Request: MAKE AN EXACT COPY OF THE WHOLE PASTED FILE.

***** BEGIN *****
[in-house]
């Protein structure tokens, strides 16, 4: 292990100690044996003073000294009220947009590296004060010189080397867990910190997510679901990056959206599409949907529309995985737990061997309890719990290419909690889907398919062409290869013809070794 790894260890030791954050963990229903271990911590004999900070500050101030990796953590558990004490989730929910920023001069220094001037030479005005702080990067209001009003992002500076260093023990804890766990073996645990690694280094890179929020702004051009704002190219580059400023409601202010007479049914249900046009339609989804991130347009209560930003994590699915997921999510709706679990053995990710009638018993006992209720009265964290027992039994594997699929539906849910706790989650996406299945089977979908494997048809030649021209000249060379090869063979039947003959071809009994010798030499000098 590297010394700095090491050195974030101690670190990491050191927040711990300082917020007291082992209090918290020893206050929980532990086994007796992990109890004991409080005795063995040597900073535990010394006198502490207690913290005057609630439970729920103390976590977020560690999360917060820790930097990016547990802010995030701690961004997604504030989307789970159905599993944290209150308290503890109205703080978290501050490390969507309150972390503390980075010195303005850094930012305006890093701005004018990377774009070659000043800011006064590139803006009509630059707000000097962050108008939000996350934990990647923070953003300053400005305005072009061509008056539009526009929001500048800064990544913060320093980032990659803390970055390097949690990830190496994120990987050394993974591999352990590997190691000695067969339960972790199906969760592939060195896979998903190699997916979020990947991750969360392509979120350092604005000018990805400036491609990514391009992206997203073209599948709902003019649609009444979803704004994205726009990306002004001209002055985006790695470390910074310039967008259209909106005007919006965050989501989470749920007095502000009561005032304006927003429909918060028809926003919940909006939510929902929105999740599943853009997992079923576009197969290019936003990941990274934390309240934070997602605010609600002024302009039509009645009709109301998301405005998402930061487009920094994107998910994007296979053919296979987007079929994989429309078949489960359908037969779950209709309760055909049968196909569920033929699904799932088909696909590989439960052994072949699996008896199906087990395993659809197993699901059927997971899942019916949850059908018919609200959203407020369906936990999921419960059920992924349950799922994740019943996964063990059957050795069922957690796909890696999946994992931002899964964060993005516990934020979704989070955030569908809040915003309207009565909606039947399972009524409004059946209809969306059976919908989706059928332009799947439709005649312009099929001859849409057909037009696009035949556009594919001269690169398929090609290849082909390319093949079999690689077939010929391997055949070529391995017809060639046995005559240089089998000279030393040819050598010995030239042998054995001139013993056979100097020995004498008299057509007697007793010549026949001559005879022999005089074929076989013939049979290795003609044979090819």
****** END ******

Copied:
[in-house]
């Protein structure tokens, strides 16, 4: 292990100690044996003073000294009220947009590296004060010189080397867990910190997510679901990056959206599409949907529309995985737990061997309890719990290419909690889907398919062409290869013809070794 790894260890030791954050963990229903271990911590004999900070500050101030990796953590558990004490989730929910920023001069220094001037030479005005702080990067209001009003992002500076260093023990804890766990073996645990690694280094890179929020702004051009704002190219580059400023409601202010007479049914249900046009339609989804991130347009209560930003994590699915997921999510709706679990053995990710009638018993006992209720009265964290027992039994594997699929539906849910706790989650996406299945089977979908494997048809030649021209000249060379090869063979039947003959071809009994010798030499000098 590297010394700095090491050195974030101690670190990491050191927040711990300082917020007291082992209090918290020893206050929980532990086994007796992990109890004991409080005795063995040597900073535990010394006198502490207690913290005057609630439970729920103390976590977020560690999360917060820790930097990016547990802010995030701690961004997604504030989307789970159905599993944290209150308290503890109205703080978290501050490390969507309150972390503390980075010195303005850094930012305006890093701005004018990377774009070659000043800011006064590139803006009509630059707000000097962050108008939000996350934990990647923070953003300053400005305005072009061509008056539009526009929001500048800064990544913060320093980032990659803390970055390097949690990830190496994120990987050394993974591999352990590997190691000695067969339960972790199906969760592939060195896979998903190699997916979020990947991750969360392509979120350092604005000018990805400036491609990514391009992206997203073209599948709902003019649609009444979803704004994205726009990306002004001209002055985006790695470390910074310039967008259209909106005007919006965050989501989470749920007095502000009561005032304006927003429909918060028809926003919940909006939510929902929105999740599943853009997992079923576009197969290019936003990941990274934390309240934070997602605010609600002024302009039509009645009709109301998301405005998402930061487009920094994107998910994007296979053919296979987007079929994989429309078949489960359908037969779950209709309760055909049968196909569920033929699904799932088909696909590989439960052994072949699996008896199906087990395993659809197993699901059927997971899942019916949850059908018919609200959203407020369906936990999921419960059920992924349950799922994740019943996964063990059957050795069922957690796909890696999946994992931002899964964060993005516990934020979704989070955030569908809040915003309207009565909606039947399972009524409004059946209809969306059976919908989706059928332009799947439709005649312009099929001859849409057909037009696009035949556009594919001269690169398929090609290849082909390319093949079999690689077939010929391997055949070529391995017809060639046995005559240089089998000279030393040819050598010995030239042998054995001139013993056979100097020995004498008299057509007697007793010549026949001559005879022999005089074929076989013939049979290795003609044979090819």